It has often been asked, what is the cost of freedom. 10,000 years of recorded history has shown us that freedom is not free. Freedom, like most everything else of any value on this Earth, comes at a cost, and sometimes the cost is the lives of those willing to fight for what they believe in, those willing to serve, those who answer when duty and responsibility call.

       Some fall in battle. Others lose their lives while serving their country through accident or disease. Some are wounded, are disabled, and bear the physical scars of service to country and fellow man. Some bear injuries and scars within, scars that cannot be seen.

      In the early fall of 1944, three young men took their own lives in South Jersey. Two were American soldiers who had seen combat in the Pacific and had been sent home. The third was a German POW who had escaped from his prison camp, and spend three months on the run, only to turn himself in and return to confinement.

    A fourth, a veteran of 22 months duty in the Pacific, had taken his own life as his furlough drew to a close the previous April.

    Below are their stories, as told in the Courier-Post of Camden NJ in September and October of 1944

Alexander Slowey Jr. Hans Bergmann Lee W. Hartshorn
Camden Courier-Post September 30, 1944
Camden Courier-Post September 30, 1944
Henry G. Schaff Paul Barrager  



          In the 60 plus years since these men served, suffered, and died, attitudes towards mental illness have changed. Our understanding of the disease of clinical depression, which at least two of these men's deaths can be attributed to, has increased greatly. A less tolerant time would accuse these men of a defect in character. A less tolerant time, with prejudiced fueled by those who cloak themselves in religion, would call these men sinners. A less tolerant time would dare to call these men cowards. All these labels are cruelly, horribly wrong.

        It may have taken a greater courage than many of us to understand for Paul Barrager, Alexander Slowey, Lee Hartshorn, and Hans Bergmann to carry on for as long as they did. When they had gone as far as they could, when they had gone, in reality further than they could, the four men could go no further.

        Three are America's honored dead. The fourth is a more compassionate America's honored guest.

        As the war drew to a close, an honorably discharged veteran, Edward Sharp, also brought his journey to an end. 

Edward Sharp

        Soldiers, sailors, and airmen who had been wounded and returned to the United States, upon discharge from military hospitals and the structure of service, began returning home. On the night of August 21, 1945 at a V-J Day party in Haddon Heights, a medically discharged ex-paratrooper named Howard Auld raped and murdered Margaret McDade, a waitress from Philadelphia, a crime for which he was executed for in 1951. Others who found changes in themselves and/or in the world they returned to more than they could bear took their own lives. This was the hand dealt to Henry G. Schaff in December of 1945.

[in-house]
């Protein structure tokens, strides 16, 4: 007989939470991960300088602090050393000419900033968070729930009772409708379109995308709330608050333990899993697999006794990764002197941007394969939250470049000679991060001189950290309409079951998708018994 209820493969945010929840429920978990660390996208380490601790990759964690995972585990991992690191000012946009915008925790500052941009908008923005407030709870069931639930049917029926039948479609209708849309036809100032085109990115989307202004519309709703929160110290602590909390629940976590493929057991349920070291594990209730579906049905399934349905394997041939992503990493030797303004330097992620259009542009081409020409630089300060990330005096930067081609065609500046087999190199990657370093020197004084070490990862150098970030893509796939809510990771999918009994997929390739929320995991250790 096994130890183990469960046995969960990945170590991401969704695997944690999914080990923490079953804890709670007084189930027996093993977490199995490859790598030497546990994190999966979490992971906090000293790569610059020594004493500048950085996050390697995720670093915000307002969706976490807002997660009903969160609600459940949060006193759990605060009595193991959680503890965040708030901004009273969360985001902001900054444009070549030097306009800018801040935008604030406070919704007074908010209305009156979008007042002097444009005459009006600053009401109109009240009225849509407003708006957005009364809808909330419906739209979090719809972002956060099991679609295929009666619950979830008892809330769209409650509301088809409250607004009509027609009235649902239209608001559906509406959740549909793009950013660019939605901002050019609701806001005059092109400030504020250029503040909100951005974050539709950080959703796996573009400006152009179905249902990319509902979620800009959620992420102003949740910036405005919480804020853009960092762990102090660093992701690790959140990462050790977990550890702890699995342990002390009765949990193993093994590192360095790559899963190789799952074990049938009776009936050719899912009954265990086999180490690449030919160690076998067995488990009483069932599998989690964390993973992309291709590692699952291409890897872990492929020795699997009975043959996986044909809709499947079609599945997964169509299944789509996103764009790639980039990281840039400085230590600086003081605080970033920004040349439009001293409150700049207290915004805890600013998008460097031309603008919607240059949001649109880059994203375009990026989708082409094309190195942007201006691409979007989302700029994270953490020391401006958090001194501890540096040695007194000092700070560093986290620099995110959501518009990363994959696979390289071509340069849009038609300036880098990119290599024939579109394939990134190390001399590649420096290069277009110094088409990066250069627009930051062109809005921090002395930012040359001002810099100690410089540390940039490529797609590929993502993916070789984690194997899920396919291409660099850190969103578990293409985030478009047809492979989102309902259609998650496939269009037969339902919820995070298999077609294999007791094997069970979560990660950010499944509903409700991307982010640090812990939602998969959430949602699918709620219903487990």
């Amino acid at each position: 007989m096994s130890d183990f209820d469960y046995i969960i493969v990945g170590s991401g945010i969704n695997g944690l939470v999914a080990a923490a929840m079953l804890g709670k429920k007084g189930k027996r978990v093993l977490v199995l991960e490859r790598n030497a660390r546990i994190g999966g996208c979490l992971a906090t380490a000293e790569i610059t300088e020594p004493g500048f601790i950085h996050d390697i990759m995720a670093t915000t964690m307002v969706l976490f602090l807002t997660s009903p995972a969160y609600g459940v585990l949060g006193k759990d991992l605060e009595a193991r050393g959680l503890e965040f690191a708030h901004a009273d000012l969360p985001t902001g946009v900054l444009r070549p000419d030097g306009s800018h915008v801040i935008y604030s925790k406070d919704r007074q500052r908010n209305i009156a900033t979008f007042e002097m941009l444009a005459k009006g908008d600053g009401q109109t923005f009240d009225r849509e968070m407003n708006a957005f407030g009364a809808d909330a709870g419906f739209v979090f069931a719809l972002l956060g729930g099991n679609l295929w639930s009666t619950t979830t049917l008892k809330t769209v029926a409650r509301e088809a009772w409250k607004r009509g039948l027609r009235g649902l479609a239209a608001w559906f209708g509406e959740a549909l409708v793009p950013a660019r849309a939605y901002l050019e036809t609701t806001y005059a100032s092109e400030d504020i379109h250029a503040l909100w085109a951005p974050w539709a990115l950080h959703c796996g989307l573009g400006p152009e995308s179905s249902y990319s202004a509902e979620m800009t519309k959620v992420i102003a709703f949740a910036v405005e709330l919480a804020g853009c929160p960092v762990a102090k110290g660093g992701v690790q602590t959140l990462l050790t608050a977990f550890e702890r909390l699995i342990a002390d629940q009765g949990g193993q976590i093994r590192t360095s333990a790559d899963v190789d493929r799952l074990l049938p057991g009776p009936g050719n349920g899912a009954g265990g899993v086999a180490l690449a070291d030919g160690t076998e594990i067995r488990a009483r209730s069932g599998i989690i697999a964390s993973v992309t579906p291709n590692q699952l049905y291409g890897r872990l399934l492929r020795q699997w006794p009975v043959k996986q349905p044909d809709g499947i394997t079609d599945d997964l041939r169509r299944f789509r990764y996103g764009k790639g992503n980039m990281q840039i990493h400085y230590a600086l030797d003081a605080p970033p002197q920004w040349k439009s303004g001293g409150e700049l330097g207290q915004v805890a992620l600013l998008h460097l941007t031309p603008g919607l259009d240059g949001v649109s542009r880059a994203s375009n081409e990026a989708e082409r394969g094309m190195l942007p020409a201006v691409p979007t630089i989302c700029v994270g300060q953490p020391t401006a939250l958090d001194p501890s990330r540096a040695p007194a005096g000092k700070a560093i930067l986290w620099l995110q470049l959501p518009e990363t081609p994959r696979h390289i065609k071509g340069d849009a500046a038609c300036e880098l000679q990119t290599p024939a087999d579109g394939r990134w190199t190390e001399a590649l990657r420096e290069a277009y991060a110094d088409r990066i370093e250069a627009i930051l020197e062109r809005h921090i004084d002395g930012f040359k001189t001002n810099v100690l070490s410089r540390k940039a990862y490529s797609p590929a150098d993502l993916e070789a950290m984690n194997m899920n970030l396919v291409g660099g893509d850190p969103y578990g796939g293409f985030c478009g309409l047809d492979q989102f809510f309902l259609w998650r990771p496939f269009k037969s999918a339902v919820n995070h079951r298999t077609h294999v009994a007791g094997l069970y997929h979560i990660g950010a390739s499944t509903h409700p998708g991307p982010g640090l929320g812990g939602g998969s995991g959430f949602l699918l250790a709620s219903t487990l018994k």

Henry G. Schaff 

At the end of hostilities, hundreds of thousands of men and women came home. Most made a successful readjustment to civilian life. For others, the return home was harder, and the psychological problems of certain returning  veterans began to attract the attention of the government. Probably the most notorious case would be that of Camden NJ native Howard Unruh, a combat veteran who developed paranoid schizophrenia, was not diagnosed, and went on a shooting rampage that left 13 people dead. The Veterans Administration reacted to the evident problems of America's veterans by enlarging the psychological and psychiatric services in its system of hospitals. For some, help came far too late.         

William Miles Singer - Camden Courier-Post - June 1, 1948

Isaac Kosov - Camden Courier-Post - June 4, 1948

Vet Tries Suicide After Brooding Over Palestine

A 27-year-old Palestine-born veteran of War II attempted suicide today by hanging;. Relatives said he had been brooding over the Palestine situation. Isaac Kosov, 27, who has been living with relatives at 1119 Empire Avenue since his return from Palestine 10 months ago, went to the basement of the home shortly after 6 a. m. today and suspended himself from a joist.

Henry Pinsky, former Camden merchant with whom Kosov, a cousin, was living, heard a noise and went to investigate. He found Kosov hanging and unconscious. He cut the victim down and called police.

Patrolmen Theodore Woods and Carmin Fuscellaro, of the emergency squad, rushed Kosov to Cooper hospital where he was revived and is reported in fair condition. He was placed in an oxygen tent.

According to Mrs. Pinsky, Kosov had been brooding over the Palestine situation since his return to this country. He has a married sister living in Palestine.

During War II. Kosov served with the British navy, and then became an American citizen. Mrs. Pinsky said every time news of Palestine came on the radio, Kosov became morose and brooded for hours.

Charles S. Gudikunst - Camden Courier-Post - May 3, 1949

Leonard Buffetta - Camden Courier-Post - August 25, 1951

Click Here to Read More of the Life and Death of Leonard Buffetta

       This website will continue to honor these casualties of war as they are discovered.

Phillip Cohen, Webmaster